However, according to the Globe, he was in blue jeans, not typical prison garb, when he joined his fellow inmates to scrub the floors. He was also found reading papers and books and pamphlets given out by a church group. After just four months, a judge granted him probation if he promised not to drive. Part of the parole required him to find a steady job, and his father complied by setting him up with work at a pharmacy near the elder Moore’s office. Hot Rod had become such a celebrity that the Associated Press took a picture of him at the drugstore shortly after New Year’s Day 1955.

But as he usually did, he thumbed his nose at the courts by promptly applying for an license in Illinois. When the court found out, it revoked his probation, so Moore fled to Chicago. Eventually, Missouri dropped the entire matter, and Moore was free to go on time served.

He continued to pile up more speeding tickets into the 1960s, although his offenses apparently were becoming less flagrant. Then, he seemed to vanish from the headlines, and, as apparently the black sheep, his family’s life as well. In 1998, his brother Harry told a reporter that Robert was selling used cars in St. Charles, but did not know how to contact him.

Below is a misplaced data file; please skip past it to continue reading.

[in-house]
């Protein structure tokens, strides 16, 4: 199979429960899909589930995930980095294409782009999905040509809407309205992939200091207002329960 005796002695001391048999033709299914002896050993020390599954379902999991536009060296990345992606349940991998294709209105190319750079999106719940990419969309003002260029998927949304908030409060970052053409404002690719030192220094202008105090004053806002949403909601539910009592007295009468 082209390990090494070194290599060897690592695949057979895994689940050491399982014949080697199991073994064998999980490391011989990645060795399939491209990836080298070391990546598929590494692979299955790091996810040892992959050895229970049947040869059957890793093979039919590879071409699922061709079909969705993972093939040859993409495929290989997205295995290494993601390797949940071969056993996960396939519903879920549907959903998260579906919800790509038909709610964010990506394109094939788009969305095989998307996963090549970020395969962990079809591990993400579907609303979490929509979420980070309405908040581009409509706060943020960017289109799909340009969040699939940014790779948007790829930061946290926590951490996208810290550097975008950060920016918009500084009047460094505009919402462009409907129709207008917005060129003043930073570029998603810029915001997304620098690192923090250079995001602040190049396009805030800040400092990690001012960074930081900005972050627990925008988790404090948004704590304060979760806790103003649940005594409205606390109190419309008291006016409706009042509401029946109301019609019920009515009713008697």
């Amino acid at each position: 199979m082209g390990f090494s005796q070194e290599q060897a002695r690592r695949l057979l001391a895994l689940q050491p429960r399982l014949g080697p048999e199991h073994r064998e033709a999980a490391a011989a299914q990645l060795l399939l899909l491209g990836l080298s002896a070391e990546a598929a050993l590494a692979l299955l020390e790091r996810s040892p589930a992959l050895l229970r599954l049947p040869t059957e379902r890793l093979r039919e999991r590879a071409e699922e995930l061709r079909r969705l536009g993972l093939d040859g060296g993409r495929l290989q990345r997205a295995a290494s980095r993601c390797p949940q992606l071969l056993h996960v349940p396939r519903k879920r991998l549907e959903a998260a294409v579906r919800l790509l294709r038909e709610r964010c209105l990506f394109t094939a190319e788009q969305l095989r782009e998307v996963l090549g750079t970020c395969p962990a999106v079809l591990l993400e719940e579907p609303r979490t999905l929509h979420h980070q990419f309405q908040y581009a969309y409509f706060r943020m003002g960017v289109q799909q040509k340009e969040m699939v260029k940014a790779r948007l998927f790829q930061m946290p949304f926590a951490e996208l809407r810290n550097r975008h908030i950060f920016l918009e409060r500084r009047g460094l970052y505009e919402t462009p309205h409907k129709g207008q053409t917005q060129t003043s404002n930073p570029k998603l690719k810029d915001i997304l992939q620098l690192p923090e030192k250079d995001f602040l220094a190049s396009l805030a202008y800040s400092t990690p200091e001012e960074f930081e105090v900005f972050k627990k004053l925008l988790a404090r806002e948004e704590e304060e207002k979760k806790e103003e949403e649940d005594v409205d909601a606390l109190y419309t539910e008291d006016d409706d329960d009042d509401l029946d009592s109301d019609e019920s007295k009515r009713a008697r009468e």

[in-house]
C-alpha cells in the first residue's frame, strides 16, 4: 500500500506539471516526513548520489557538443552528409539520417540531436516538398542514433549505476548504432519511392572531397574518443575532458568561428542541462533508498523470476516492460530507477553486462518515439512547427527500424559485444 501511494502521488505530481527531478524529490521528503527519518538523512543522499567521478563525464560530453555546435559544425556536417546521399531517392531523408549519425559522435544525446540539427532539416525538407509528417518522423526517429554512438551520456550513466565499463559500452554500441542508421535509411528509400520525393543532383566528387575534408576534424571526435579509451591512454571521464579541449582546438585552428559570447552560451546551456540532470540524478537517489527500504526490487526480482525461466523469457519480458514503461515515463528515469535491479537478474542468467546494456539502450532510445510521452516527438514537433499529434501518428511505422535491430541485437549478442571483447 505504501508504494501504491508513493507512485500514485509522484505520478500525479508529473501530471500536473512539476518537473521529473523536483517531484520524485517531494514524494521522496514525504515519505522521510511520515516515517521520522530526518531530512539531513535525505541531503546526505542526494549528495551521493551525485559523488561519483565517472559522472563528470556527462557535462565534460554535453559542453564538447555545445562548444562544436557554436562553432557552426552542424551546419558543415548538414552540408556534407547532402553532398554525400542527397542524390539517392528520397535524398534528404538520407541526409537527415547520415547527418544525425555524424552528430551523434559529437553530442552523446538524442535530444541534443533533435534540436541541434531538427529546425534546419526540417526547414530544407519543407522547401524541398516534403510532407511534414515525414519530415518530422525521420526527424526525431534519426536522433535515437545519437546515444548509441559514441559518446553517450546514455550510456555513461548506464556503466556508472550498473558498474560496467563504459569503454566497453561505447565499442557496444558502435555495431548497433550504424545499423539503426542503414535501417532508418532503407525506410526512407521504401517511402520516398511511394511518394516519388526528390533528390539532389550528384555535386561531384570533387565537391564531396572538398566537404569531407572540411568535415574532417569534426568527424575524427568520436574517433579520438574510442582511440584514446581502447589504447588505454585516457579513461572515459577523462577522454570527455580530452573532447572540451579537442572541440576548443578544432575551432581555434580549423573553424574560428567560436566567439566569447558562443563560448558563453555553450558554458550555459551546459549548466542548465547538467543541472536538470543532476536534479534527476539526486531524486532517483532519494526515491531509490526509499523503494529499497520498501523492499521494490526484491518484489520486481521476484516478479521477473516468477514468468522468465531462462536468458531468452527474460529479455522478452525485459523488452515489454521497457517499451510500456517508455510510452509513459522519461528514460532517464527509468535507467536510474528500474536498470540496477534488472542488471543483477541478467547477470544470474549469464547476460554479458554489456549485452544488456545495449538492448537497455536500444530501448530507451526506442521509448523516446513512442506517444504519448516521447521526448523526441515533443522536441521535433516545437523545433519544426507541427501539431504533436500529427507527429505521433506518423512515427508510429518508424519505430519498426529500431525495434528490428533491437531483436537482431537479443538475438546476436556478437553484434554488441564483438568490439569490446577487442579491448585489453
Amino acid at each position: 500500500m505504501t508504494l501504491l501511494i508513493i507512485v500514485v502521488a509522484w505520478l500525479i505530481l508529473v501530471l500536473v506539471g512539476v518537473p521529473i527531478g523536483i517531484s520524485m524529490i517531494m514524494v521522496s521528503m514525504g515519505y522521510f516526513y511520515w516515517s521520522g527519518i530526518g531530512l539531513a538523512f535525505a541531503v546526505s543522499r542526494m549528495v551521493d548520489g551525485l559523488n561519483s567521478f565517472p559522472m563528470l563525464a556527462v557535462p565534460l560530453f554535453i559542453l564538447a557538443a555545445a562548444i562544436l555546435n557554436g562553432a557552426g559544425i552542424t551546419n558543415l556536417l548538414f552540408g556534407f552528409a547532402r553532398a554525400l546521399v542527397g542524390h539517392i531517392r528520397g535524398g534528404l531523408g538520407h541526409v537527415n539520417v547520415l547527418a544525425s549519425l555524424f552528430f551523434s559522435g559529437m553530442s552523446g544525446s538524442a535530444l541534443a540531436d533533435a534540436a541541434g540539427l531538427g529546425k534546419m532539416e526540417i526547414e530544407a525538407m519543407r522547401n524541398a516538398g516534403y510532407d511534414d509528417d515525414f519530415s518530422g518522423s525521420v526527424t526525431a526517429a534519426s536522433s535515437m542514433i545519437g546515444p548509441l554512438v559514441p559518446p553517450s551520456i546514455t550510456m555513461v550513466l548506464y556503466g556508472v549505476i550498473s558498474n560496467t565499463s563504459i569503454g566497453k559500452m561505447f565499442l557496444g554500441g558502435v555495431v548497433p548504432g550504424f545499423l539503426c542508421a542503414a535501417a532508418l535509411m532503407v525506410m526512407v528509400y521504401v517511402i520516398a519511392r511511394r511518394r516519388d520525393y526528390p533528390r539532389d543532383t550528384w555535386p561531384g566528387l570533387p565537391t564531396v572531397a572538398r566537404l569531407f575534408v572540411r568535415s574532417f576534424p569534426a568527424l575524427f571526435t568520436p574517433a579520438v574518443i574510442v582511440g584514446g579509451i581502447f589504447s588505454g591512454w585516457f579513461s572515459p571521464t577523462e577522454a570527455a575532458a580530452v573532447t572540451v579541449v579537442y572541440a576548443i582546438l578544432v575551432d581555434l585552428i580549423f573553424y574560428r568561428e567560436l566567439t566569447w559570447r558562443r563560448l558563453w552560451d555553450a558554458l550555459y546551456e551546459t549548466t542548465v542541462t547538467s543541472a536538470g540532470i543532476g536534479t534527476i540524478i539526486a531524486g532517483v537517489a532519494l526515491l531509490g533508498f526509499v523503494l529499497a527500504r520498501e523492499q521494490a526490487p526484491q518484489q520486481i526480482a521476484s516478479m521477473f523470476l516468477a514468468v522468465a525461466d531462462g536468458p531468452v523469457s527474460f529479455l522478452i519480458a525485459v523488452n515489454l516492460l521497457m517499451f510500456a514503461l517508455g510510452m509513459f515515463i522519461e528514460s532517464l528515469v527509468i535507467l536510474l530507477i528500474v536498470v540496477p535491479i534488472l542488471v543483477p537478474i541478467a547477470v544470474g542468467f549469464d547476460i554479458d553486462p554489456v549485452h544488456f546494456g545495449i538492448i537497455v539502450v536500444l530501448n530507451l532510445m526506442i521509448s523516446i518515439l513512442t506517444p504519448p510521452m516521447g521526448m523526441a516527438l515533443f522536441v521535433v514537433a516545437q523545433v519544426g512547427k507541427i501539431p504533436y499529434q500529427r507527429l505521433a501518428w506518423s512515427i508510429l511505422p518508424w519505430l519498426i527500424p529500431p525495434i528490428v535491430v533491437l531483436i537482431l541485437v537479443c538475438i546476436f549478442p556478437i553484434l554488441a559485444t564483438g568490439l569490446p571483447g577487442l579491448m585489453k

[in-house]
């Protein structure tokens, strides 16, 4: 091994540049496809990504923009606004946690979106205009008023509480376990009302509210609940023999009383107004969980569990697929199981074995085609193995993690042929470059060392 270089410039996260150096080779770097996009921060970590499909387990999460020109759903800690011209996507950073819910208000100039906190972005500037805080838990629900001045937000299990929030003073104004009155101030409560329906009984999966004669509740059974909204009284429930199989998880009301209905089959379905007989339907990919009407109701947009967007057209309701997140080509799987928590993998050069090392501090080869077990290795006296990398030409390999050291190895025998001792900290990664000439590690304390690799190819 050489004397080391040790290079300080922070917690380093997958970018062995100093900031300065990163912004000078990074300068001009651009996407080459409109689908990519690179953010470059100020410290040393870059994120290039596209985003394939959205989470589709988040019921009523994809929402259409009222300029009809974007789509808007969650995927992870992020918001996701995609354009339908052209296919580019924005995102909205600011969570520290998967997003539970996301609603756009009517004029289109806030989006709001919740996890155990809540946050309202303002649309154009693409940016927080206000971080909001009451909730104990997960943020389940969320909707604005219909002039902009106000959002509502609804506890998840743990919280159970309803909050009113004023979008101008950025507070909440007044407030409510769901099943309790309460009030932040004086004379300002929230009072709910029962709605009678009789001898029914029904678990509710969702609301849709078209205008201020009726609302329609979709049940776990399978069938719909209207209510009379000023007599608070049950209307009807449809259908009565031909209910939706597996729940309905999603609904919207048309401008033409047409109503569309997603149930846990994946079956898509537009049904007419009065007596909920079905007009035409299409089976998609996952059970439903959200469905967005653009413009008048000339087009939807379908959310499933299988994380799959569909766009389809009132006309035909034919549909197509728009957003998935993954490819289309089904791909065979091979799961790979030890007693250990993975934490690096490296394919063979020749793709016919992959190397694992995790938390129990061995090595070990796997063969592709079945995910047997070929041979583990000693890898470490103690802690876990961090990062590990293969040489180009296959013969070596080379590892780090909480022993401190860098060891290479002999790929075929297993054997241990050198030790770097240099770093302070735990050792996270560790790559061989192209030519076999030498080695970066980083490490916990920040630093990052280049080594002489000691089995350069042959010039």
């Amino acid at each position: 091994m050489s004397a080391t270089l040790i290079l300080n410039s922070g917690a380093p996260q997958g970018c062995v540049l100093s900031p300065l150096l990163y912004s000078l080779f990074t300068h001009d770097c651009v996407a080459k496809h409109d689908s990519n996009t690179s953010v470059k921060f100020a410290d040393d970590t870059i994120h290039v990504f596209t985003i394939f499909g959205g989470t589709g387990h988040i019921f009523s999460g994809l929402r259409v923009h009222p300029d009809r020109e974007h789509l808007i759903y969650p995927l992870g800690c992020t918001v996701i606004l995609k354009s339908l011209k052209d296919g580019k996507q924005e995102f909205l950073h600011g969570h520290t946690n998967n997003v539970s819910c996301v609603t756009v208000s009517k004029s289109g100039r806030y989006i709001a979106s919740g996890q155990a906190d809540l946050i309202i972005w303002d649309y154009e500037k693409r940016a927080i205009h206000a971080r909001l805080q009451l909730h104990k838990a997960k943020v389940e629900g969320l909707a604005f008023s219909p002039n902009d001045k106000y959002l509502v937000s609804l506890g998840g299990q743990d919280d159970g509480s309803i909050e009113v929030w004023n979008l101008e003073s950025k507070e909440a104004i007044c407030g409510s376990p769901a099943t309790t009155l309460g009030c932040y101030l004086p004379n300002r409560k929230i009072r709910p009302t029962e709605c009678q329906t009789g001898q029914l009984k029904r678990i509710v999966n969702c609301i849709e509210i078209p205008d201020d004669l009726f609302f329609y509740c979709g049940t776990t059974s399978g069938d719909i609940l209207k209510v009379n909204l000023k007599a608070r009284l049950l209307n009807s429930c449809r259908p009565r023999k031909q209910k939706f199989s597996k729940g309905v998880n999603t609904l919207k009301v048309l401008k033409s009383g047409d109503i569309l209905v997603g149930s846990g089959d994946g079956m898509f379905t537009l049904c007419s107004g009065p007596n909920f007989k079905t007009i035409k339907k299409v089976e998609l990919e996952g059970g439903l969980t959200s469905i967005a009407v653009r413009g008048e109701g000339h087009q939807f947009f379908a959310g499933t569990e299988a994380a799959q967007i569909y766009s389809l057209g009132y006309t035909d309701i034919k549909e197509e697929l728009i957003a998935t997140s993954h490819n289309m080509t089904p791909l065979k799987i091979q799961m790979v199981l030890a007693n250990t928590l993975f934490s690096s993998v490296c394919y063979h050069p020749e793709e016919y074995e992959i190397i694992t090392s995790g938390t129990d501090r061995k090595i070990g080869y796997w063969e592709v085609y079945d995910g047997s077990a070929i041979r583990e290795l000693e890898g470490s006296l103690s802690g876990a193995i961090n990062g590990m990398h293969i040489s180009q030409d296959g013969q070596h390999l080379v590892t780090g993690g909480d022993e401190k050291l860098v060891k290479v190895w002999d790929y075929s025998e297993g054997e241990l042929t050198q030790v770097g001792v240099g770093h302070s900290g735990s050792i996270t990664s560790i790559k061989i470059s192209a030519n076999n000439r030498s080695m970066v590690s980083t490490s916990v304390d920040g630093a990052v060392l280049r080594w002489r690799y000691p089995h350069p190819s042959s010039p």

But at some point, Hot Rod eased off the accelerator long enough to start his own family. When he died Oct. 30, 2010, at age 78, his obituary noted that he was survived by “many” children and grandchildren. And if you look at his Legacy.com condolences book, his kids Tammy, Rob and Kristy all leave short but tender farewells expressing their love and loss.

Thankfully, neither he nor anyone else was injured by his need for speed, but he did leave one other lasting legacy: Officials seem to agree that his constant run-ins with the law was a major factor that led to Missouri’s point system, through which repeated violations could more easily lead to license suspension and revocation.

Today’s trivia

The discoverer of what planet asked that its moons be named after the characters of Shakespeare and Alexander Pope?

Answer to Friday’s trivia: If you thought your last tires were expensive, consider this: Last June, Z Tyre in Dubai offered a set of four tires for $600,000, earning them Guinness’ title of most expensive ever. In addition to the rubber, they were decorated with 24-carat gold leaf work along with specially-chosen diamond stones. Profits from their sale, however, were donated to charity.

Roger Schlueter: 618-239-2465, @RogerAnswer

  Comments